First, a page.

And how does one watch these signals without the appropriate decoding box and card? Unless you are able to illegally purchase or manufacture American satellite cards to watch these signals, you are forced to deal with Canadian broadcasters and they only carry channels that have been approved by the government.
Oh, I'm sure they manufacture satellite dish cards / encoders in other countries too. Jon. Oh, and not every dish is the little DishTV type of dish, they do have the larger ones as well, that are much more versatile.
post #102 of 160
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Oh, I'm sure they manufacture satellite dish cards / encoders in other countries too. Jon. Oh, and not every dish is the little DishTV type of dish, they do have the larger ones as well, that are much more versatile.
Sigh. I hear that they do make them in other countries. I also hear that the RCMP also likes to raid black and grey market dealers of foreign dish cards and encoders. In fact, it happened in the little city I live in. I am aware that there are other types of dishes. My father has a larger one that he uses to watch television from the Balkans. These channels are not encoded so there's no big deal. Again, I ask, if a Canadian wanted to watch an encoded American channel that is currently being banned by the Canadian government, how would they do it without breaking the law or going through the onerous steps of having their bills sent to an American address before being routed to Canada? I'm not sure what this debate is about: the Canadian government in large part determines what Canadians watch, listen to and even read.
post #103 of 160
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(Ambulance Chaser @ Feb. 24 2005,13:14) Then he claimed kinship with one of the wealthiest men in Britain.
You know, if you look at his words strictly, he did not.  What he said was "Gerald Cavendish is my second uncle."  Others have pointed out that "second uncle" is not a relationship that any geneology expert would admit even exists, so what he meant by that is anyone's guess.  I will here point out that I don't know of any "Gerald Cavendish."  Canvendish is the family name of the dukes of Devonshire; rich, to be sure, but not billionaires.  "Gerald Cavendish Grosvenor" is the current (6th) duke of Westminster.  That is no doubt whom Syleman meant, but it's telling that he got such a "close relative's" name wrong.
I'd have to search for examples, but I thought it was (somewhat) common in the 19th and 20th centuries to not use the so-called "surname" with those with titles, and so, for example, to leave off the "Grosvenor" in the example below. I could (and probably am wrong) about this...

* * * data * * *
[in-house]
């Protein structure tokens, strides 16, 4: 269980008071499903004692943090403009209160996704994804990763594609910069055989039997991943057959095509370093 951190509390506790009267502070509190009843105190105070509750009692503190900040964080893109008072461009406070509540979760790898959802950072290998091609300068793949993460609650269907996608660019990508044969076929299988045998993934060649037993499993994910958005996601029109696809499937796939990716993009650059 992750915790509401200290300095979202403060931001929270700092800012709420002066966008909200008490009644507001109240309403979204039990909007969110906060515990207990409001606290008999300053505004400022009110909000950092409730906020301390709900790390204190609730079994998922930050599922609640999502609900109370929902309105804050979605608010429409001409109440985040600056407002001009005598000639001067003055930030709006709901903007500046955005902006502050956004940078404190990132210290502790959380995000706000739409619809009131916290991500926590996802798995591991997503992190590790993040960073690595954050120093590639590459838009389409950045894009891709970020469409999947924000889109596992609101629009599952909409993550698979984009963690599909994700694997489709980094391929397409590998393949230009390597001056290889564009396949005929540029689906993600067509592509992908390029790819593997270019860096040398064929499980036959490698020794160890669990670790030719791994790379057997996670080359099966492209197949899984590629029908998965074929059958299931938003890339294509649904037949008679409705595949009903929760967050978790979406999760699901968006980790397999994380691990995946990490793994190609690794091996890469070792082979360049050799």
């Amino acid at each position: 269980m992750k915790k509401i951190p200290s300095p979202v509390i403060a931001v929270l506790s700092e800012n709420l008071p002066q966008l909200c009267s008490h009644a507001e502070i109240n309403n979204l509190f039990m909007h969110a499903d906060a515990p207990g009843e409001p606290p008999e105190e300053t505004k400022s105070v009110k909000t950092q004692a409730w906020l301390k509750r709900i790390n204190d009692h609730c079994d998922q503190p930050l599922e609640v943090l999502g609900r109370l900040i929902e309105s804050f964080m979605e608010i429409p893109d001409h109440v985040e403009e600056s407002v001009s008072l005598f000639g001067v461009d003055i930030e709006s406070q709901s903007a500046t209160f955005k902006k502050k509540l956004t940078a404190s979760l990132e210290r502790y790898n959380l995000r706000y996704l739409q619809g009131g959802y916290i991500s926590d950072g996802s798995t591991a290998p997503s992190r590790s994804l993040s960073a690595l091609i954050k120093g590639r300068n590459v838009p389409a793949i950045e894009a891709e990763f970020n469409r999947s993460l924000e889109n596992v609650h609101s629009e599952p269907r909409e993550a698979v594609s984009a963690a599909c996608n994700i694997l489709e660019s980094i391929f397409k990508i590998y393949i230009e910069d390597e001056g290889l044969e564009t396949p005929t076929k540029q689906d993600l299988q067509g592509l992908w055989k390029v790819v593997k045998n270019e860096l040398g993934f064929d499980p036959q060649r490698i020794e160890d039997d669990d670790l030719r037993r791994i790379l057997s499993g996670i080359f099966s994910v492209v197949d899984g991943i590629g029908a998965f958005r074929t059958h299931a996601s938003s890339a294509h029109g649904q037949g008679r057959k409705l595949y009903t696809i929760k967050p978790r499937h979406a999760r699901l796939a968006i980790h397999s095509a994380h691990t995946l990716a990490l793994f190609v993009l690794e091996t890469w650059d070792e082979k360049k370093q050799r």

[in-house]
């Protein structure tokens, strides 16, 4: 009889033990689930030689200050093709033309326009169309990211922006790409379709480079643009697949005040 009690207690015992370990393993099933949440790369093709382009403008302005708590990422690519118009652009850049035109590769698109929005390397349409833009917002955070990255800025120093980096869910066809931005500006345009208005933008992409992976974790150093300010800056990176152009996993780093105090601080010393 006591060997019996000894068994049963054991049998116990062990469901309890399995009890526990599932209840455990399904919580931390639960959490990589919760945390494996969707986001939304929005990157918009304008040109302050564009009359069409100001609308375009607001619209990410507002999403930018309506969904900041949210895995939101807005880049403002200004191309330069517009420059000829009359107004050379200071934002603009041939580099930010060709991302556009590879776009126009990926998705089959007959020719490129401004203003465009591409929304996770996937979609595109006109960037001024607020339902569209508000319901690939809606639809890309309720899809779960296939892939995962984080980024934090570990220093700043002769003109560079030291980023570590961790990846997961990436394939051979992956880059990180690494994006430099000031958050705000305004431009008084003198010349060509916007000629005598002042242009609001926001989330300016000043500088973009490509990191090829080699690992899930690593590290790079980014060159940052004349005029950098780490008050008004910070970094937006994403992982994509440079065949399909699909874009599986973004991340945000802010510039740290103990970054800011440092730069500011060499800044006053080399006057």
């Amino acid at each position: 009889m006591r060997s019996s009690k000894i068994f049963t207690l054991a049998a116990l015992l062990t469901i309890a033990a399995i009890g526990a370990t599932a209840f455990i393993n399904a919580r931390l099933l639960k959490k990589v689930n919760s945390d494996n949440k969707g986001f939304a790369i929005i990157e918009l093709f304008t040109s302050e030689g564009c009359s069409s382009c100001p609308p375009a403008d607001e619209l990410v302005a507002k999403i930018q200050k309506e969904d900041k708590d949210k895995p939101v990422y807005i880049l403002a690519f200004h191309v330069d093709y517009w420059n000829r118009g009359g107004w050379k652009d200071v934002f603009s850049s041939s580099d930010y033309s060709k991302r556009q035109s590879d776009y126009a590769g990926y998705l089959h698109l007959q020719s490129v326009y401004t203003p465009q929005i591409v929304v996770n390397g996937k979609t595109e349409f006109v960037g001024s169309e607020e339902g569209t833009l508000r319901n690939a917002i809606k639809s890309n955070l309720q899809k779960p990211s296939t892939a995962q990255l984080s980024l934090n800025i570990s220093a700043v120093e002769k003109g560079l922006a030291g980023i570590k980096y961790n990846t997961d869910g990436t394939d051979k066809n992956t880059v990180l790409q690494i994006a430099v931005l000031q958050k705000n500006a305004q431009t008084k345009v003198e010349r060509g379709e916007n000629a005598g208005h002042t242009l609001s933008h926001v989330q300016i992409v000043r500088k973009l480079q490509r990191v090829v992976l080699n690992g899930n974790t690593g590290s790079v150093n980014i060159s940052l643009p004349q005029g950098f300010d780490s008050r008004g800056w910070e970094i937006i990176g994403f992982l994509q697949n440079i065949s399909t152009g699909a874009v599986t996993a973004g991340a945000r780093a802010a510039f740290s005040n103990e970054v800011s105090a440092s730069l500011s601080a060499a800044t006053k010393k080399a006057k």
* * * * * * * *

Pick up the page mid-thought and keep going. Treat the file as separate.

post #104 of 160
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I was personally amazed at his horrific spelling, considering the outstanding education he must have received in one of England's finest private academies.  Terrible communication skills, especially for one who regularly dines and socializes with men of global prominence.  It's funny.  For all his talk of the boorish manners of America, it seems our own private academies uphold much higher standards than the undoubtedly regal institution which he attends.  Maybe in his English upper-class family, only the servants are required to attain any semblance of education.  After all, when you are the second-nephew of the most powerful man in England, you must realize that work is for the peasantry only.  Who needs language skills for a life of leisure and trolling?
Well, perhaps His Grace was educated by private tutors.  And anyways, consistent spelling was more an American thing than a British one, and in a way, one could argue that there is a form of reverse-snobbery at work... Remember Young Grasshopper, your soco-economicl transmformation (recall your Gatsby-esque post on another section), must include not only a sartorial re-invention, so as you are not confused with those from the middle-class, but one in which your ethos is changed. The rich aren't inherently interested in education.
post #105 of 160
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(Manton @ Feb. 25 2005,04:20)
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Originally Posted by ernest,Feb. 24 2005,22:14
So censorship can only be made by a government?
Yes.
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For exemple, the boss of a newspaper who asks his journalists no to talk about something = this is not censorship?
No.
I do not agree. It seems that many member neither do.
If there's a real confusion here, rather than a deliberate case of obtuseness, maybe it has something to do with the restricted use of the word "censorship" in English. Maybe the term is more all-encompasing in French. E: you have your French Academy dictionary handy?